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We were planning next steps for Michelle’s garden and for one living in a townhouse that meant finding outdoor planting space. As we shopped the home center she was quite put out with the cost of plastic planting boxes. She handed one to me and said, “Dad, we could DIY something better. What would we need to buy?”

The investment I made in her at Campbell University’s School of Business was paying a return as her management skills kicked into gear. She understood the problem and had a general solution in mind but knew to recruit competent help for the design and construction. The planting box was no longer Michelle’s problem. It was now our problem, and we needed to solve it.

But, on the fly, in the middle of the store, she expected me to design a project and figure the materials? I had an idea of the size lumber required to build planting boxes and found a stack of knotty 1×8 pressure treated pine. I picked through the pile and found 2 nearly straight boards, tossed them over my shoulder, and walked toward the checkout register wondering where the lumber guys find so many crooked trees.

The material cost for Michelle’s deck rail planting boxes turned out to be:

  • Wood – $20 (two 1”x 8”x 8’ boards, one 5/4 x 6”x8’ deck board for the bottom rails)
  • Deck screws (in stock in Dad’s shop)

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I recommend starting any shop project with a good breakfast. On building day Shawn whipped up a batch of homemade waffles constructed with an aggregate of stuff that’s good for you. Michelle approved, and especially liked Dad’s private stash of pure maple syrup.

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I had sketched a project plan so we had a starting point. Planning is critical for a team build. Someone needs to have an idea of the steps and the final objective.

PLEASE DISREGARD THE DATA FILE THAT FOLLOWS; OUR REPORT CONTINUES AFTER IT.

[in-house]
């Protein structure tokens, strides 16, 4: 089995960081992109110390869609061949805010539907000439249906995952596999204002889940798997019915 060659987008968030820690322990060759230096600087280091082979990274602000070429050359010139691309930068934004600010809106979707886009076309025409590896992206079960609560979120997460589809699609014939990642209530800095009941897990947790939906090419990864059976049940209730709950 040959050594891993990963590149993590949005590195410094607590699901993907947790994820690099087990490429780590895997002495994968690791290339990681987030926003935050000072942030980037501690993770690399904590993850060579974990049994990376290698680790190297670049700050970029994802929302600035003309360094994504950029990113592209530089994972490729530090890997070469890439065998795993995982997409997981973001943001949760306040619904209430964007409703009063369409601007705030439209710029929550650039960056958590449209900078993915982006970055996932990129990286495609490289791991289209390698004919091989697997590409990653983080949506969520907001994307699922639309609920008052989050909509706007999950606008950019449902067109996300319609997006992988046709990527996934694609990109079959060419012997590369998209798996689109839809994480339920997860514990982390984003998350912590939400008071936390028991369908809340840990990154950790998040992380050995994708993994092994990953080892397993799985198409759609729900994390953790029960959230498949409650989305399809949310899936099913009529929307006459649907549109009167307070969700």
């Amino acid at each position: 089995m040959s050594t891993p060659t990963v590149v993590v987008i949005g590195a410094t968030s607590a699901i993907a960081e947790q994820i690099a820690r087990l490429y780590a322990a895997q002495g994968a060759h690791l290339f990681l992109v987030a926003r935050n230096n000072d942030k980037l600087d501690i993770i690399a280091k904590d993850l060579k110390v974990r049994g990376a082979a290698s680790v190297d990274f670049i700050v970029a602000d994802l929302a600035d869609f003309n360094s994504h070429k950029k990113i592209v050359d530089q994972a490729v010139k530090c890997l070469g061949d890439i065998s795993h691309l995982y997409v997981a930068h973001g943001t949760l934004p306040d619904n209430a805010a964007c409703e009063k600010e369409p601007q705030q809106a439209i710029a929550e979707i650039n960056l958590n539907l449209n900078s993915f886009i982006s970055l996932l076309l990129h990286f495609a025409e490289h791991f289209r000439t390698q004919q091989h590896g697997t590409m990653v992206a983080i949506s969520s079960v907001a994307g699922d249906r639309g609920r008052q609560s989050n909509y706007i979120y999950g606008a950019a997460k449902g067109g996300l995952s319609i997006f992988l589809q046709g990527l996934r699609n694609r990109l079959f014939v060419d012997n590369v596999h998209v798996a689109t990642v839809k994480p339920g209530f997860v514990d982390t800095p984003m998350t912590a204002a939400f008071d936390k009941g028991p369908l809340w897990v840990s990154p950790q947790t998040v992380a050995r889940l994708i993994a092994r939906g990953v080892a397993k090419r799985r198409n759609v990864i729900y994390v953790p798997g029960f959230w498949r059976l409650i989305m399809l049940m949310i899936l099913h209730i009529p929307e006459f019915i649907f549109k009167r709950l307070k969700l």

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By the time the crew finished breakfast I had the shop set up.

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No plan is acceptable until management approves it. I ran my ideas by Michelle and explained what we needed to do. I assure you she was laughing at my jumbo pencil, not carpentry skills.

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Measure twice and saw once. Good advice for wood working, talking, spending money, and a host of other life situations.

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The square belonged to my Dad, and Michelle has become skilled at using it. I no longer check her measurements before cutting. Her skill level is beyond beginner, and she has earned my respect.

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We did the cutting with a circular saw since my chop saw will not cut an 8” board. Michelle tacked the boxes together with the trim gun.

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We added 2” deck screws. The coarse threads of these screws allow me to eliminate pilot holes if I crank the drill’s torque down and install slowly.

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The belt sander makes quick work of smoothing rough edges. The random orbital sander is a good choice here also.

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The boxes will sit on 2×4 deck rails and need to be anchored. I ripped 5/4 decking on the table saw to make the support rails  and used a scrap 2×4 as a guide to get the spacing correct.

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Michelle’s layout lines showed us where to drill through the bottom of the box to mount these rails.

We also drilled several 3/8 inch drain holes through one side of the box at the bottom. The box will be oriented on the deck so these holes face away from the house and allow excess water to drain away from the deck.

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At a leisurely pace we required 2 hours to build 2 boxes and cleanup the shop.

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Michelle tested the design on my truck. Of course she piped up with this snarky comment, “You might be a redneck if your truck has planter boxes.” Jeff Foxworthy, feel free to use that one if you like.

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Michelle personalized the boxes with stencils and Titebond wood glue. After the glue dried she applied a dark stain to make her designs really pop.

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I added a couple of 2” deck screws through the bottom supports of the boxes into the deck rail for safety.

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Doesn’t that look like a great place to sit and talk?